Glossary of Mortgage Terms

 

Abstract (or search) of Title: A brief history of the legal ownership of a piece of property.

 

Acceleration Clause: A clause in a Deed of Trust or mortgage which accelerates or hastens the time when the debt becomes due. For example, most Deeds of Trust or mortgages contain a provision that the note shall become due immediately upon the sale or transfer of title of land or upon failure to pay an installment of principal or interest.

 

Amortization: Repayment of mortgage debt with equal periodic payments of both principal and interest, calculated to retire the obligation at the end of a fixed period of time.

 

Annual Mortgage Statement: Report to the borrower of taxes and interest paid during the year and remaining principal balance.

 

Applicant: One who applies for a real estate loan (the prospective borrower).

 

Application: A form used to record pertinent information concerning a prospective borrower. This form is used for evaluating the applicant in terms of his or her credit standing and history, earning potential, ability to pay the real estate loan, and the property to be pledged as security.

 

Appraisal: A formal written estimate of the current market value of a home and land. It also refers to the process by which a value estimate is obtained.

 

Borrower:  One who receives funds in the form of a loan with the obligation of repaying the loan in full with interest.

 

Broker: In real estate transactions, the broker usually brings together the buyer, seller and the mortgage lender to assist them in negotiating a contract.

 

Buydown Mortgage: A mortgage with a below-market interest rate made by a lender in return for an interest rate subsidy in the form of additional discount points paid by the builder, seller or buyer.

 

Cancellation Clause: A clause in a contract whereby either one of the parties is permitted to terminate the contract upon the occurrence of specific conditions set forth in the clause. For example, if the buyers are not certain whether they can secure a mortgage, they would insist on this clause to protect themselves in the event a mortgage is not secured.

 

Certificate of Title: A document stating the name of the legal owner of the property, which often furnishes a legal description of the property.

 

Chain of Title: A list as far back as the records show of all transfers of ownership with a list of anything that may affect the title, such as easements or encumbrances.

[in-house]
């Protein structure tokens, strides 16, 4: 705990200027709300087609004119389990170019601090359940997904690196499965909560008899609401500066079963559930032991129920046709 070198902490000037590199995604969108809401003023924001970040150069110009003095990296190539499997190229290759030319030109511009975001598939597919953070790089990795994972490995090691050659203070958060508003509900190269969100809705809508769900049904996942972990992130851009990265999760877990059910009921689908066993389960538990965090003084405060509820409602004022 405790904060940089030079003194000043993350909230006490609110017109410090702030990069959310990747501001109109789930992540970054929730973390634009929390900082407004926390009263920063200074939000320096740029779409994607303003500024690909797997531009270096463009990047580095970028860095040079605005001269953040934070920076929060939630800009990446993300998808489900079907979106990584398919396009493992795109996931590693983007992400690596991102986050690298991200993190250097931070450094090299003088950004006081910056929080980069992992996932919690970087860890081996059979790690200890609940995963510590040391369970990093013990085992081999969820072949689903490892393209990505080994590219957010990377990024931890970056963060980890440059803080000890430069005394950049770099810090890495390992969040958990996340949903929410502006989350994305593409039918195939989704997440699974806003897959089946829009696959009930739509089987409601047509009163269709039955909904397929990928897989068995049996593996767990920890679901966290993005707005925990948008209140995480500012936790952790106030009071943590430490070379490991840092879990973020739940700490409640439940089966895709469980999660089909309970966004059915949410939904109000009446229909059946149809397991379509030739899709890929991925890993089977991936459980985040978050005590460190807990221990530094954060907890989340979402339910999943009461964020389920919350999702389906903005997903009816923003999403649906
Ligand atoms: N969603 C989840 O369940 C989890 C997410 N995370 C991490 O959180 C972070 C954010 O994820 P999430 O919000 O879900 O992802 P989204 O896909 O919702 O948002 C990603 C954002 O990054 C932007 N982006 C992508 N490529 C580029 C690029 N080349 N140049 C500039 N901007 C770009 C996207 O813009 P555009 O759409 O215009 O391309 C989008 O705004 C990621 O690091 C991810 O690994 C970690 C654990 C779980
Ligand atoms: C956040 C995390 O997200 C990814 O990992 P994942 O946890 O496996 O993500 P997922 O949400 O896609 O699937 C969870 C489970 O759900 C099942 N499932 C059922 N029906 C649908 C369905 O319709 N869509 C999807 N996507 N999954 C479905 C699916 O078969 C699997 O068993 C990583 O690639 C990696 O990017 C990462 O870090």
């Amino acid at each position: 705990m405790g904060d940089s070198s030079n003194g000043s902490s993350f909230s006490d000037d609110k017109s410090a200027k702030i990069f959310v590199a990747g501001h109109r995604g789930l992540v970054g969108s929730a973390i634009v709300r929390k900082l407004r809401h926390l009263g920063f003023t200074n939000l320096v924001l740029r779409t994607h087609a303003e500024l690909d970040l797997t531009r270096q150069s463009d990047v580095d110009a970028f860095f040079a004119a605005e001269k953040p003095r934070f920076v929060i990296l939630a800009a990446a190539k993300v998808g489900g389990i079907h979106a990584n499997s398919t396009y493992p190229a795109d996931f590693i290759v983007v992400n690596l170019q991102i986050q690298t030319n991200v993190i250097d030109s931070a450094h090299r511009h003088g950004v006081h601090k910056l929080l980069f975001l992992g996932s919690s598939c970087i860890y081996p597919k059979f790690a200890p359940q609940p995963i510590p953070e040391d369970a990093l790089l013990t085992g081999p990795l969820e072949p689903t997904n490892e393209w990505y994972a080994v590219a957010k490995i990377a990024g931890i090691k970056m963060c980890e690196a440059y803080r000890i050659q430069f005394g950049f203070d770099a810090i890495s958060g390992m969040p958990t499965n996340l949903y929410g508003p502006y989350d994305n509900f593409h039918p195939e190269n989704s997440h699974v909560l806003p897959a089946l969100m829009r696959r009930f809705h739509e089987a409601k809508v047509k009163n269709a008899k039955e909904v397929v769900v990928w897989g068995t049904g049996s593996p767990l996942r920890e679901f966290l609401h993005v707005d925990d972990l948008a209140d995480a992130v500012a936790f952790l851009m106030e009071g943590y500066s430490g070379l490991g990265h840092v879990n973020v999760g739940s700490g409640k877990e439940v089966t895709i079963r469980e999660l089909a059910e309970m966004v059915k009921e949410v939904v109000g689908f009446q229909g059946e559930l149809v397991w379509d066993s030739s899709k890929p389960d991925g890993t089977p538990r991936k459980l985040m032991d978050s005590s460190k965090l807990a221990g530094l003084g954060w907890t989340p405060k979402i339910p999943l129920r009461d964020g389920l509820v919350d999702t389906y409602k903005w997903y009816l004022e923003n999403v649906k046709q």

Chattel: Personal property.

 

Closing: The delivery of a Deed, financial adjustments, the signing of the Note, and the mortgage or Deed of Trust and the disbursement of funds necessary to consummate a sale or loan transaction.

 

Closing Costs: Fees paid to effect the closing of a loan, such as origination fee, discount points, title insurance fees, survey fees and attorney’s fees.

 

Cloud of Title: A defect in the title, such as an encumbrance, a lien or a claim that may prevent the owner from transferring a clear title.

 

Commitment Letter: A written promise to make a loan for a specified amount and on specified terms.

 

Contract: An agreement between two parties to do or not do certain things for a legal consideration. Generally to be enforceable, contracts must be in writing and must include: a consideration (price and terms), a valid description, place and date of delivery, and all terms and clauses that were agreed upon.

 

Conventional Financing: Mortgage financing that is not insured or guaranteed by a government agency, such as HUD/EHA, VA or USDA Rural Development.

 

Credit Report: A report to a prospective lender on the credit standing of a prospective borrower, used to aid in the determination of creditworthiness.

 

Debt-to-Income Ratio (DTI): The ratio, expressed as a percentage, which results when a borrower’s monthly payment obligation on long-term debts is divided by his or her gross monthly income.

 

Deed of Trust: A type of security instrument in which the borrower conveys title to real property to a third party (trustee) to be held in trust as security for the lender with the condition that the trustee shall re-convey the title upon the payment of the debt in full and conversely, will sell the land and pay the debt in the event of a default by the borrower.

 

Deficiency Judgment: A judgment against a borrower if the sale of pledged property at foreclosure does not bring in enough money to pay the balance due the lender, under the note.

 

Delinquency: Failure of a borrower to make timely payments under a loan agreement.

 

Deposit: Amount of money given to bind sale of real estate or to ensure payment; advance of funds in the processing of a loan.

 

Down payment: The difference between the sales price of real estate and the mortgage amount.

 

Earnest Money: The deposit money given to the sellers by the buyers to show that they are serious about buying the house. This money is usually applied to the down payment if the contract is accepted.

 

Federal Housing Administration (FHA): A federal agency with the Department of Housing and Urban Development that provides mortgage insurance for residential mortgages and sets standards for construction and underwriting.

 

Flood Insurance: insurance reimbursing up to a specified limit against loss by Flood damage, required by lenders in areas federally designated as special flood hazard areas. The insurance is private but is federally subsidized.

 

Foreclosure: A procedure in which a mortgaged property is sold to pay the outstanding debt in case of default.

 

Good Faith Estimate: An estimate of the closing costs given to the borrower within three (3) business days after the lender receives a completed loan application.

 

Gross Monthly Income: The total amount the borrower earns per month before any expenses are deducted.

 

Homeowner’s Hazard Insurance: A policy insuring against multiple perils, commonly called a package policy, and made available to owners of private dwellings. There are wide variations in the coverage of such policies, which generally insure the dwelling and its contents.